After the Exam
You don’t receive a numerical score on the NCLEX — it is a pass/fail system. The state BON/RB will notify you in writing whether you have passed, about four to six weeks after you complete the exam.
Some BON/RB organizations participate in the Quick Results Service. This allows you to see your unofficial results 48 business hours after you take the exam. There is a fee of $7.95 for this service, which is available on the Pearson Vue candidate website.
If you did not pass, you will receive a profile of your performance, which can help you study to retake the test. You may retest 45 days (this is the minimum; it may vary by state) after the first exam. You will need to contact your BON/RB about the need for a retest, re-register with Pearson Vue and pay another fee.
Top 10 Tips for NCLEX Exam Day
- Remember the basics: avoid alcohol and get plenty of sleep the night before (no last-minute cramming); eat a nutritious meal and take it easy on the caffeine.
- Dress comfortably. You can’t take a hat, gloves, or a coat into the exam room, so dress in layers like a T-shirt, long-sleeved shirt, and vest that you can take off if you get too hot.
- Expect the test to take the full six hours. Don’t try to schedule anything else or make commitments like picking up a child at a certain time; it will likely make you anxious.
- Breathe and relax. Since you have the full six hours, take your time to read questions and answers carefully. Periodically close your eyes or look away from the screen to give your eyes a rest. You’ll have a couple of scheduled break periods when you can get up and move around, or go to the bathroom.
- Stay focused. Use earplugs (the exam proctors usually have them) is you’re easily distracted by noises.
- Don’t panic. Just breathe deeply and remember, as long as the computer is offering you questions, you’re moving forward. Just because someone else finished, that doesn’t mean you’re too slow (that person might have failed the exam and been shut down early).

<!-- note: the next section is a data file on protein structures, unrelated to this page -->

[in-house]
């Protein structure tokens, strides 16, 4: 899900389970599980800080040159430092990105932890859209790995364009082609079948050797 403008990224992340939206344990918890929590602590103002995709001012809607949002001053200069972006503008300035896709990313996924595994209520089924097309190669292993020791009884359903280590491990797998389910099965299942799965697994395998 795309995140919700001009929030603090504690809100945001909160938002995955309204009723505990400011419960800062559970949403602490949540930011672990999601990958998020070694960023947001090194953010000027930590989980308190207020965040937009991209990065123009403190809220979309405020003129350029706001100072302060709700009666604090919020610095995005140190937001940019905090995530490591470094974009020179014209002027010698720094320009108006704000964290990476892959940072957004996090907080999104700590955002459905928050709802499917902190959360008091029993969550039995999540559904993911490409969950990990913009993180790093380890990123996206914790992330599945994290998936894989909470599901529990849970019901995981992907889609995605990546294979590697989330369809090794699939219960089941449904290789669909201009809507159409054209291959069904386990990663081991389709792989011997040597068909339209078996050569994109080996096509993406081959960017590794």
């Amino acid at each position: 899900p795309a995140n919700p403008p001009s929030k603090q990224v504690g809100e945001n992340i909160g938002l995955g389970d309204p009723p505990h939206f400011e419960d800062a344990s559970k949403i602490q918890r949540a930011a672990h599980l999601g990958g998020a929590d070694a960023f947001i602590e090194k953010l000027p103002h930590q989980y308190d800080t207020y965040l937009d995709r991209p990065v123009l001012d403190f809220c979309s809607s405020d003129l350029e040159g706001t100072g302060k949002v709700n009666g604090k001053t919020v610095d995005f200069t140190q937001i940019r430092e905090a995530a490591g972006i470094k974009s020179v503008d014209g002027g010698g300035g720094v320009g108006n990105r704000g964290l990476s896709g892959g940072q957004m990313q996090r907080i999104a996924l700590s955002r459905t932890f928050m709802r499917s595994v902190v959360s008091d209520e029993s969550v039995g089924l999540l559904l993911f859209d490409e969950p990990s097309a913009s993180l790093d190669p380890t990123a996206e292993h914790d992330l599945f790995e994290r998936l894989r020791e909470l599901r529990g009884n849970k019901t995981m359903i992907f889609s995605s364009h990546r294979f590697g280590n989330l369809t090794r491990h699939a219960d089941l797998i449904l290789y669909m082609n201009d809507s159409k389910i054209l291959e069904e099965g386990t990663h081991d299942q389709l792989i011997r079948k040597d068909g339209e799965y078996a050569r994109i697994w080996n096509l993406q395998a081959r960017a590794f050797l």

- Expect the questions to be difficult. The whole point of NCLEX is to challenge your knowledge, and the better you do, the tougher the questions will be.
- Take advantage of the tutorial. You’ll have a short tutorial before you start the actual exam. This offers an opportunity to have a practice run.
- Inform the exam proctors if you run across a duplicate question. Duplicate questions are considered erroneous.
- Go easy on yourself. Tying yourself up in knots because you realize you missed a question is going to increase the chances of making another mistake. Deal with each question and then let it go.
Resources for NCLEX Test Preparation
As with any examination, correct preparation for the NCLEX makes a world of difference. In addition to purchasing resources, think about other strategies that might help you do better on the test. For example, would you learn best in a study group? If so, you could all share the expense of buying several prep books and share them around. Here are some useful resources:
- NCSBN’s Review for the NCLEX-RN & NCLEX-PN Examination – these two excellent tools include NCLEX-style questions, diagnostic pretests (to help you identify areas where you need extra work), and a variety of other study tools. You choose a subscription ranging from three to 15 weeks; Costs range from $50 to $160.
- Saunders Comprehensive Review for the NCLEX-RN Examination, 8th Edition – many experts consider this to be one of the best NCLEX prep books. Like the NCSBN guides, there is a version for the NCLEX-RN and another for the NCLEX-PN. The most recent edition incorporates the NCLEX test plan. The book also comes with a companion CD-ROM and offers 5,100 practice questions, accompanied with detailed answers and explanations. A companion book, Saunders Q & A Review for the NCLEX-RN Examination, focuses on test-taking strategies.
- NCLEX-RN Prep Plus: 2 Practice Tests + Proven Strategies + Online + Video – knowledge is only part of acing the NCLEX; mastering test-taking techniques is equally important. This book focuses on test-taking strategies. Like the Saunders manual, it offers practice questions with answers and explanations, but it should not be considered a comprehensive review manual. Use this resource to sharpen your test-taking abilities. For those who might have failed the NCLEX, this book offers some excellent strategies for a successful second try.
- Prioritization, Delegation, and Assignment – for RNs, delegation skills are vitally important; you’ll be leading teams and supervising the work of other team members. This book will help you prepare for the roughly one-fifth the NCLEX questions that cover prioritization and management of care.
- Davis’s Drug Guide for Nurses and Mosby’s Pharmacology Memory Guide – for the all-important pharmacology topics, these two books focus on boosting your knowledge of medications. The Davis book offers online resources as well as a one-year subscription to their online drug guide. The Mosby’s is designed specifically to help visual learners master pharmacology.
- Kaplan’s NCLEX-RN Content Review Guide – if you’re an ace student and feel you primarily need a general review rather than an in-depth study guide, this is a good choice. It offers a concise overview of all the main exam topics.
You’ve worked hard to acquire your nursing knowledge. Prepare yourself for the NCLEX and you should sail right through this final challenge. Good luck!